Posted: Monday, September 09, 2019 12:12:50 PM
Fuzzy Felosarix wrote:
I feel bad for those who are really trying to make something of their work here, for the pain you're experiencing.

My success here was both brief and pretty limited, so perhaps I have a different perspective on things. Is it really worse than in times past? It seems to me that there have always been times I wanted to work on something, and watched those plans go up in smoke when something would break here (usually on a weekend.)

There have also been many improvements, but it is frustrating when things stop working/can't be fixed right away, especially those we've come to depend upon.

On the one hand, I have a lot less patience for things being wrong/broken/only partially working. Maybe I'll get back to it later if it gets fixed, maybe I won't bother at all. Especially true of botched product rollouts.



On the other hand, I just shrug and tell myself it's Zazzle - so lower my expectations.

(Unless something really puts me in a mood, and then you get a post like the one I put in feedback this morning about weird/spammy results. But I'm over it now. It's just Zazzle being Zazzle. Nothing new. I have to either work around it or go do something else. Usually the latter.)


So in other words "welcome to Zazzle, the home of the workaround"

?
Posted: Monday, September 09, 2019 1:56:49 PM
My view is Zazzle no longer cares about the designers and that is too bad. I know of another POD where most everyone fled to join here. This is starting to feel like that place more and more lately. I loved this POD a lot so spent most of my time here but I can go work at my other POD stores and they will receive my newest designs while I might not even bother to upload those newest designs here with the state of things at the moment.
Posted: Monday, September 09, 2019 7:46:39 PM
I'm honestly not creating much of anything new at the moment, for here or elsewhere. I have one series to finish posting, but after that? Probably going to focus elsewhere.
Posted: Tuesday, September 10, 2019 3:50:48 AM
I haven’t been here as long as others, but until now, I noticed that the changes and consequent “glitches” came in a pack uncomfortably close to Christmas. I always wished they’d disrupt things during the summer when sales were lower. I’m hoping it’s what we’re seeing now and that those disruptions will be mere memory when the sales start amping up.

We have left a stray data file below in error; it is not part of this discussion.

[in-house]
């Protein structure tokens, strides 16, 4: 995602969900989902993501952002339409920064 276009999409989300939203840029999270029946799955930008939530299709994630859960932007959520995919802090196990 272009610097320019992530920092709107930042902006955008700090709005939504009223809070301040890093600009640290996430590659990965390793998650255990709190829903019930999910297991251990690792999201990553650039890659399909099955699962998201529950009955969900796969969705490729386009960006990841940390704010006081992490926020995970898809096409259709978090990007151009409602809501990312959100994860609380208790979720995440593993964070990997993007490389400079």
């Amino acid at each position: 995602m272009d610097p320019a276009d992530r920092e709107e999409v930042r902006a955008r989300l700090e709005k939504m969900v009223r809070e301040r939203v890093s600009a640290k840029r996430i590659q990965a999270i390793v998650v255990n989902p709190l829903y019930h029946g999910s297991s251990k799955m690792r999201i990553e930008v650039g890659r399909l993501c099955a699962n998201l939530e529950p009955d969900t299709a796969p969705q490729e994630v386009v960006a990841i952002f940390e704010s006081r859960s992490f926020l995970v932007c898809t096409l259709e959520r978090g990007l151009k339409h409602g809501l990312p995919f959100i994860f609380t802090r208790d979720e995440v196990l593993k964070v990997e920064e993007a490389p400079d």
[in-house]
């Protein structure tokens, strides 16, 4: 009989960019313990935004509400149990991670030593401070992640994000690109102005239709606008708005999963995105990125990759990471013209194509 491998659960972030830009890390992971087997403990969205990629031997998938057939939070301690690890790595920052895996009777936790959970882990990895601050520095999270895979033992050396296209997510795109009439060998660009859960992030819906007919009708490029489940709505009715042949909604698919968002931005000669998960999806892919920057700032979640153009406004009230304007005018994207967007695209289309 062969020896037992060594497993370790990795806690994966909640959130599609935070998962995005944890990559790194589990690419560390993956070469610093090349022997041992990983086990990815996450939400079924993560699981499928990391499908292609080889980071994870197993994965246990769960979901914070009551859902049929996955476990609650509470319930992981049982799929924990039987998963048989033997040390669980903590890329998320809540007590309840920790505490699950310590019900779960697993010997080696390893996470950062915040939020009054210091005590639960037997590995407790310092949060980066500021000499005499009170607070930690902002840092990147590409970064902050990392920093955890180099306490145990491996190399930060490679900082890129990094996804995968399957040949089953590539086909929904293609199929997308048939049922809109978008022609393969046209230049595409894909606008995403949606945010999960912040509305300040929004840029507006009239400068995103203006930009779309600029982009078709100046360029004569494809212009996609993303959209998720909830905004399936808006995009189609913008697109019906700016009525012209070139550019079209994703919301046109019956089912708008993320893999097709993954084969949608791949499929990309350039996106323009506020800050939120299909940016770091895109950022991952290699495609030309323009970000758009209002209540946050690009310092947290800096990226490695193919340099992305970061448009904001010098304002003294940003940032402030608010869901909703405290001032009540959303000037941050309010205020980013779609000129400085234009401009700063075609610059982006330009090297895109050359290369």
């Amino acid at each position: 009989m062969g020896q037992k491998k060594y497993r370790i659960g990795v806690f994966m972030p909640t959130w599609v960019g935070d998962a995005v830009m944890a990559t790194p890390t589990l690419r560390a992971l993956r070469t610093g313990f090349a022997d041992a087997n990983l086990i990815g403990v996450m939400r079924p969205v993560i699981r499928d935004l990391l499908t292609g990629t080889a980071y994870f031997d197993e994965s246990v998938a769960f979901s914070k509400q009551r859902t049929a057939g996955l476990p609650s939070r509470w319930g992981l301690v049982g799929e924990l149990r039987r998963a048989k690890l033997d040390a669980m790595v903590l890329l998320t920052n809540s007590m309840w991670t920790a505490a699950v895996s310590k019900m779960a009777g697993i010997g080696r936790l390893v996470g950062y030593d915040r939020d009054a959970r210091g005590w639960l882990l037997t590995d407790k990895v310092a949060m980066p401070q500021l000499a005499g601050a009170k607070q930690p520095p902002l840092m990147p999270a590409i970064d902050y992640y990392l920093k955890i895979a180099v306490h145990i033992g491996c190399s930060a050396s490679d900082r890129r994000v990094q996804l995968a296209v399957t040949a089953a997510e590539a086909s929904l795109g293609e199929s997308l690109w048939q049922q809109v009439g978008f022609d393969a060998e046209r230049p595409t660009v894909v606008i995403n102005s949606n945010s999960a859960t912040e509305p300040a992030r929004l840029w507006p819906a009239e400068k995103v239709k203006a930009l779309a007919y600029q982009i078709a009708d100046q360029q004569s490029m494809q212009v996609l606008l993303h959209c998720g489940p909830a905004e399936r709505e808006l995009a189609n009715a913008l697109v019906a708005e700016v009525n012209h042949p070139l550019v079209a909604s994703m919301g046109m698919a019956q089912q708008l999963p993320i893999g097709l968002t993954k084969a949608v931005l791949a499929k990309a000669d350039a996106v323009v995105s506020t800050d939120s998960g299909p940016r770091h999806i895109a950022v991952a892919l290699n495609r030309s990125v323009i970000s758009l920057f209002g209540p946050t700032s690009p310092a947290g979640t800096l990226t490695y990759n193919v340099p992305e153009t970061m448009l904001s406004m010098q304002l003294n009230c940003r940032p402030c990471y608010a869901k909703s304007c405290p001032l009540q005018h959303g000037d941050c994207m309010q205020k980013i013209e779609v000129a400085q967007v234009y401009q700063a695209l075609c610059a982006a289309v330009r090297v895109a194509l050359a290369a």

Posted: Tuesday, September 10, 2019 4:25:39 AM
I'm with you, Colorwash! I too have long wished that the rollout of new features and major changes to the platform would take place after July 4th and before Labor Day. That would give designers September to vet and get used to any changes; and, it would give tech a chance to iron out any bugs. I would expect the system to be running as smooth as silk preferably by September 15th but certainly no later than September 30th--except, of course, for the occasional glitch that's going to happen in any large system with so many moving parts.

That said, I've been sensing 'a disturbance in the force' on the horizon. I'm growing increasingly uneasy that we're going to be hit with a late September-early October "surprise". And, I'm afraid Zazzle seriously underestimates how much chaos such changes ensues for designers. I hope I'm wrong.
Posted: Tuesday, September 10, 2019 5:38:38 AM
Saints_Aplenty wrote:
I'm with you, Colorwash! I too have long wished that the rollout of new features and major changes to the platform would take place after July 4th and before Labor Day. That would give designers September to vet and get used to any changes; and, it would give tech a chance to iron out any bugs. I would expect the system to be running as smooth as silk preferably by September 15th but certainly no later than September 30th--except, of course, for the occasional glitch that's going to happen in any large system with so many moving parts.